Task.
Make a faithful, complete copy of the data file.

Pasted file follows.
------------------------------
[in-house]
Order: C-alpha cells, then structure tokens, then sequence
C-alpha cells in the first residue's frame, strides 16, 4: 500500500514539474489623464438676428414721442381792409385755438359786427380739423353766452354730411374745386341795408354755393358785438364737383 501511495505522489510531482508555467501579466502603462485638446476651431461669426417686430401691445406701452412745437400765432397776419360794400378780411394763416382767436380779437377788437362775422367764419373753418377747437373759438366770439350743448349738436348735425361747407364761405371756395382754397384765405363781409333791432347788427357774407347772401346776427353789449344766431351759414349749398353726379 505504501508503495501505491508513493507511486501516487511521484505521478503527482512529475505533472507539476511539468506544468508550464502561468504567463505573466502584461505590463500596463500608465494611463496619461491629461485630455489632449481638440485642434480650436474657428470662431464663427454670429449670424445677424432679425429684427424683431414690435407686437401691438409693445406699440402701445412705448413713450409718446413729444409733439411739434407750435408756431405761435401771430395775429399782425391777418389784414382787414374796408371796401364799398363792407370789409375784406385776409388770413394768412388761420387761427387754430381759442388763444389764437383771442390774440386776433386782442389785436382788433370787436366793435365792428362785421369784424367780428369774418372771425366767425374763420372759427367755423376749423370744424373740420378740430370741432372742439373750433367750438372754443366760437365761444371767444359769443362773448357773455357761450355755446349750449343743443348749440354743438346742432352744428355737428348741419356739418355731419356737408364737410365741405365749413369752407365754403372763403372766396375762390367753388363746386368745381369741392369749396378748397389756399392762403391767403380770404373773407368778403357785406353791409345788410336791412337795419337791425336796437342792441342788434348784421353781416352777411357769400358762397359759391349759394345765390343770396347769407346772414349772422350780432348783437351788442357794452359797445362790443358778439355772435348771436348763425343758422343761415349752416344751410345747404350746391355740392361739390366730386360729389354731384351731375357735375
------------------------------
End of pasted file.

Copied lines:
[in-house]
Order: C-alpha cells, then structure tokens, then sequence
C-alpha cells in the first residue's frame, strides 16, 4: 500500500514539474489623464438676428414721442381792409385755438359786427380739423353766452354730411374745386341795408354755393358785438364737383 501511495505522489510531482508555467501579466502603462485638446476651431461669426417686430401691445406701452412745437400765432397776419360794400378780411394763416382767436380779437377788437362775422367764419373753418377747437373759438366770439350743448349738436348735425361747407364761405371756395382754397384765405363781409333791432347788427357774407347772401346776427353789449344766431351759414349749398353726379 505504501508503495501505491508513493507511486501516487511521484505521478503527482512529475505533472507539476511539468506544468508550464502561468504567463505573466502584461505590463500596463500608465494611463496619461491629461485630455489632449481638440485642434480650436474657428470662431464663427454670429449670424445677424432679425429684427424683431414690435407686437401691438409693445406699440402701445412705448413713450409718446413729444409733439411739434407750435408756431405761435401771430395775429399782425391777418389784414382787414374796408371796401364799398363792407370789409375784406385776409388770413394768412388761420387761427387754430381759442388763444389764437383771442390774440386776433386782442389785436382788433370787436366793435365792428362785421369784424367780428369774418372771425366767425374763420372759427367755423376749423370744424373740420378740430370741432372742439373750433367750438372754443366760437365761444371767444359769443362773448357773455357761450355755446349750449343743443348749440354743438346742432352744428355737428348741419356739418355731419356737408364737410365741405365749413369752407365754403372763403372766396375762390367753388363746386368745381369741392369749396378748397389756399392762403391767403380770404373773407368778403357785406353791409345788410336791412337795419337791425336796437342792441342788434348784421353781416352777411357769400358762397359759391349759394345765390343770396347769407346772414349772422350780432348783437351788442357794452359797445362790443358778439355772435348771436348763425343758422343761415349752416344751410345747404350746391355740392361739390366730386360729389354731384351731375357735375